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Modularity: INEGI contributes to flexible processes and products in shipbuilding

07 October 2021

Today's market and consumers have increasingly volatile needs, which poses a major challenge for the industry. It requires a greater number of product variations, and greater speed in development and production processes. In this context, modularity proves to be a successful bet in many sectors.

Recognizing this opportunity, the company Vanguard Marine turned to INEGI's specialized support to make its products and processes more flexible. In response to a market that requires a high degree of customization, the nautical vessel manufacturer aims to create a semi-rigid vessel with a modular and reconfigurable architecture.

"The idea of ​​modularity is based on the rationalization of the production process”, says Cláudio Santos, responsible for the industrial management component of the project. "Common modules are used in different versions of the product, with various types, resulting in a reduction in lead time and greater efficiency in production”.

All of this translates into wider product catalogs, and the ability to get products to market faster, without a significant increase in production costs.

Changing the entire production logic of a factory, however, is not an easy task. To help, INEGI is developing a methodology that will support the modularization project. "We want to systematize the design of these future vessels, in order to guarantee the optimization of the benefits of the design of modular products”, explains Cláudio Santos. "With this methodology, through the creation and selection of concepts and cross-analysis and clustering tools, it will be easier to identify compatible modules between different variants of the same product”.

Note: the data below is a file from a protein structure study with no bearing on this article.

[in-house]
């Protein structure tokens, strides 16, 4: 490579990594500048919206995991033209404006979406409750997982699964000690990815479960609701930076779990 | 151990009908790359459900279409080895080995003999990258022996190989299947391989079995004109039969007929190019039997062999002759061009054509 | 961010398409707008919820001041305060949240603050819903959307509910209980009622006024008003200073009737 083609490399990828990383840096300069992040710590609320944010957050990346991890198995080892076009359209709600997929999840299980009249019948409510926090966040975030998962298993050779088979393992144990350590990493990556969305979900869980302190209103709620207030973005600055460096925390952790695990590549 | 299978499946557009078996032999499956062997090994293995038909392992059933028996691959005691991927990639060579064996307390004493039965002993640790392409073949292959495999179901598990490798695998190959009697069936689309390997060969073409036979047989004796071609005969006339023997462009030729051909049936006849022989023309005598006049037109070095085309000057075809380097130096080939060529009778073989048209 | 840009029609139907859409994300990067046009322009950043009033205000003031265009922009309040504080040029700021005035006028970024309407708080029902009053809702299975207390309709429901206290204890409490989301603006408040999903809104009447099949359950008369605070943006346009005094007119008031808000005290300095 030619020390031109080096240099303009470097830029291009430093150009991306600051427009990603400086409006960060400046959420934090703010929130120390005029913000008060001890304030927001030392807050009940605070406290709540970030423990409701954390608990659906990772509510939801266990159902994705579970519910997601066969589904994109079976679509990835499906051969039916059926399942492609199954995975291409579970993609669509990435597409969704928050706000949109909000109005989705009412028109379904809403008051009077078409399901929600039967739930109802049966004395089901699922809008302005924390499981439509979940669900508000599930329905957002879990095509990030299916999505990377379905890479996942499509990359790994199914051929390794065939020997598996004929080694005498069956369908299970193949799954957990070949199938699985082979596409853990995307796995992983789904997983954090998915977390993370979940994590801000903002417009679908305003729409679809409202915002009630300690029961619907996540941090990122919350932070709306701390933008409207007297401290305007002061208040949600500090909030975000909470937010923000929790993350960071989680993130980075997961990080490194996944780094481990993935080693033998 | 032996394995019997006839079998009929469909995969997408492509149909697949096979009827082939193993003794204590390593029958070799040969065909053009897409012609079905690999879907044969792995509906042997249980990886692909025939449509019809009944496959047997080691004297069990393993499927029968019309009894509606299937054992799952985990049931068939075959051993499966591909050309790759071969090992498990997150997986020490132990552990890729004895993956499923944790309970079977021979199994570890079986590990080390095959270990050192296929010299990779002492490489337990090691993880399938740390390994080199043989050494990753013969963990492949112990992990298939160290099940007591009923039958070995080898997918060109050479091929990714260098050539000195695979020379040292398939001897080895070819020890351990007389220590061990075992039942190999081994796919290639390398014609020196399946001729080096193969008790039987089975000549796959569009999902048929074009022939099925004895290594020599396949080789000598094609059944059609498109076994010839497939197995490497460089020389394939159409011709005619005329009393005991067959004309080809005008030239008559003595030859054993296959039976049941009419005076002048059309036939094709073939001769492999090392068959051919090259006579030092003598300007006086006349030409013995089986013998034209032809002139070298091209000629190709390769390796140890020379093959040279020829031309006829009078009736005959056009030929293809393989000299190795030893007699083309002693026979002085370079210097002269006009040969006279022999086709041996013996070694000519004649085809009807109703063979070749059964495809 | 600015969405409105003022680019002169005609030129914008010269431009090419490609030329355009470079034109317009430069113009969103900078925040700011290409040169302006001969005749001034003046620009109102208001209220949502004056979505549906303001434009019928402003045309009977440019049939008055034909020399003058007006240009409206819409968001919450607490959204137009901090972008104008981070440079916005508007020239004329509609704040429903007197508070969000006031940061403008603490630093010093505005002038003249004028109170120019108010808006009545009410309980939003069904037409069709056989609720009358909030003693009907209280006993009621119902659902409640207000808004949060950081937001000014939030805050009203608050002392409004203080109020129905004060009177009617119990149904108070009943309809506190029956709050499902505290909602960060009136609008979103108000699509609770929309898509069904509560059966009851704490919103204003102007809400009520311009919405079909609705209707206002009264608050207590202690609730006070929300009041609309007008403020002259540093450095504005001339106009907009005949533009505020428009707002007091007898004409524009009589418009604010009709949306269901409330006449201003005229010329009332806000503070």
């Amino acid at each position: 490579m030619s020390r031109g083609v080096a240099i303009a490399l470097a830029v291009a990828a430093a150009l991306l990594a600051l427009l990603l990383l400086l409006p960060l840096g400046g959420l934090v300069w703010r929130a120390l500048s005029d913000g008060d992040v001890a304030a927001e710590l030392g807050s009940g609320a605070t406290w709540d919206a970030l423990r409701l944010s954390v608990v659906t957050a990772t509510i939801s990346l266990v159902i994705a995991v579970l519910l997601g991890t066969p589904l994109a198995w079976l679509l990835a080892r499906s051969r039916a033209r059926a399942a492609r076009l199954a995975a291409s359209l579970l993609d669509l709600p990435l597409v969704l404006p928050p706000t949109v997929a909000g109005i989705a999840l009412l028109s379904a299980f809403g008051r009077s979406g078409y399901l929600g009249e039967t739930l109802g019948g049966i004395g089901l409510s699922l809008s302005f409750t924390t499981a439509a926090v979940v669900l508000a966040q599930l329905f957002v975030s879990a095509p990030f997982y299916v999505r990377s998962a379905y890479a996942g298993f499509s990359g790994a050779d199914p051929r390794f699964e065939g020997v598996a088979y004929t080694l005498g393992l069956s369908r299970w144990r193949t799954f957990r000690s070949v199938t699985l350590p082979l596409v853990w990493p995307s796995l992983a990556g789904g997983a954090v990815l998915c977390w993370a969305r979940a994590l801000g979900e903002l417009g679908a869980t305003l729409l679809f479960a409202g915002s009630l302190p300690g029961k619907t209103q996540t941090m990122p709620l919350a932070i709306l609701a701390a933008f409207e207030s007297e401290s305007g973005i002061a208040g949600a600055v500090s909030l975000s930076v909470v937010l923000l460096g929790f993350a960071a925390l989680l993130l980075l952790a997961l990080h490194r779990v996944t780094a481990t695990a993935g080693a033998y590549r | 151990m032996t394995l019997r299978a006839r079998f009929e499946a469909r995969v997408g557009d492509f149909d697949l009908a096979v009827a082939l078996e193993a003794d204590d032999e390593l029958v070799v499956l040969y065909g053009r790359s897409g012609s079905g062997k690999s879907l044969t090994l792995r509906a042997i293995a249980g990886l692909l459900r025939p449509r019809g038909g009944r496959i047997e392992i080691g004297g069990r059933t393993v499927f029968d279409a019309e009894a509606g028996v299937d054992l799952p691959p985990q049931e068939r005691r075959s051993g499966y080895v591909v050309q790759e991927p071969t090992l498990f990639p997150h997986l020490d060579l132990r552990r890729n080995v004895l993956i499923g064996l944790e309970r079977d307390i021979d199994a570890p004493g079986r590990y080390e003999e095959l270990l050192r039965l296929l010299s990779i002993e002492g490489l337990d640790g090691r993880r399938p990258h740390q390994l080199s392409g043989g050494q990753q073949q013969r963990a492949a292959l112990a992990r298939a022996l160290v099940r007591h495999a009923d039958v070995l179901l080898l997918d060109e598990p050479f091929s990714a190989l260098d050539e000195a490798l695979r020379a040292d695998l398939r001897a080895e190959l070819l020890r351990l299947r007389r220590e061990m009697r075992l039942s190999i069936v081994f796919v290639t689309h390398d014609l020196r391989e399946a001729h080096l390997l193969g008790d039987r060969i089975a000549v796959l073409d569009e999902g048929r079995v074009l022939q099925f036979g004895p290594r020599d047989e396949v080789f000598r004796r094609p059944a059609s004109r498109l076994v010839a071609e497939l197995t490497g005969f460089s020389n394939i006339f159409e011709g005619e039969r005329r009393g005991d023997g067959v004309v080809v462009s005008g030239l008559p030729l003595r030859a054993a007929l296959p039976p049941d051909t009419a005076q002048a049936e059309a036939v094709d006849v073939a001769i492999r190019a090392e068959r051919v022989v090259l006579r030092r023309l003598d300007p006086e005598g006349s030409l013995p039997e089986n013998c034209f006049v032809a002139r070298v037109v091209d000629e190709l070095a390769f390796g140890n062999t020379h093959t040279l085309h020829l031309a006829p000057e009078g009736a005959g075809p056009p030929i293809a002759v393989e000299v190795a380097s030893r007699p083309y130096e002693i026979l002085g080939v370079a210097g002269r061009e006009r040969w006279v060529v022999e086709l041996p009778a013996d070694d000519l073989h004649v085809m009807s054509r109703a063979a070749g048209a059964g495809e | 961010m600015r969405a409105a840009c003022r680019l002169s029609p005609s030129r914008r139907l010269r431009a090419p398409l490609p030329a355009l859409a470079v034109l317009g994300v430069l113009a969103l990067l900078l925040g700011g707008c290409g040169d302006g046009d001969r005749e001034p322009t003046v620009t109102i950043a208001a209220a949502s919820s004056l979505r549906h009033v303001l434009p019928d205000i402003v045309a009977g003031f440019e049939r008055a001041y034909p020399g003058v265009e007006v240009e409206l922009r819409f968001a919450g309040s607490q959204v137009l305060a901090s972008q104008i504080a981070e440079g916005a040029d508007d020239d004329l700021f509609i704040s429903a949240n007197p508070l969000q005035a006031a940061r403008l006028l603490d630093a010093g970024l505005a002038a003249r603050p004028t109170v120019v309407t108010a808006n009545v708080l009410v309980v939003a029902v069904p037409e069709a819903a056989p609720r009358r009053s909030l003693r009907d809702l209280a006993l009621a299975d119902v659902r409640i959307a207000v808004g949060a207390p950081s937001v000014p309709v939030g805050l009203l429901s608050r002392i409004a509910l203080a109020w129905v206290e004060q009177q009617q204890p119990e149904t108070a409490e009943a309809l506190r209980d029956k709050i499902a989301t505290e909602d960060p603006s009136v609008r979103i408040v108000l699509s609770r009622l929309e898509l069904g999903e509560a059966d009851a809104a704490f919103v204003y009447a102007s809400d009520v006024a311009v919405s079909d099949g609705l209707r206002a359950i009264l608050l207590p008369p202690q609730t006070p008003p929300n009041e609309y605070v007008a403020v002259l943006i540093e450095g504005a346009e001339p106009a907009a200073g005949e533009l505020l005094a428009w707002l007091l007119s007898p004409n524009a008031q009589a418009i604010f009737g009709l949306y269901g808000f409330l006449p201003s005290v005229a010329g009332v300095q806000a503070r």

The project also includes the development of the prototype of this multifunctional vessel, and INEGI’s team is in charge of developing a "modular interface to fix the inflatable component to the vessel's hull”, that is, the part that joins one module to another. "Here lies one of the biggest challenges that can change the way the boat's assembly process is carried out,” says Rui Mendes, responsible for the project at INEGI. "Developing a system that allows the union between the hull and the float to be made in the assembly process as late as possible and through the use of a crane, unlike what is done now, brings enormous advantages both in the assembly process and in processes maintenance futures”.

It is not the first time that INEGI applies its knowledge and skills in projects that involve concepts of modularity. Recently, the institute has contributed to the creation of FLY, a modular urban transport concept of the future as part of a mobilizing project, aiming to develop structures, components and the respective manufacturing processes in composite materials.

The strategy, which originated in the automotive sector, is gaining ground in the industry. In the robotic equipment sector, companies are also investing on this concept to add value to their operation. JPM Industry, for example, joined forces with INEGI and INESC TEC in 2019 on a project that resulted in a modular and adaptive gripper for palletizing and packaging.

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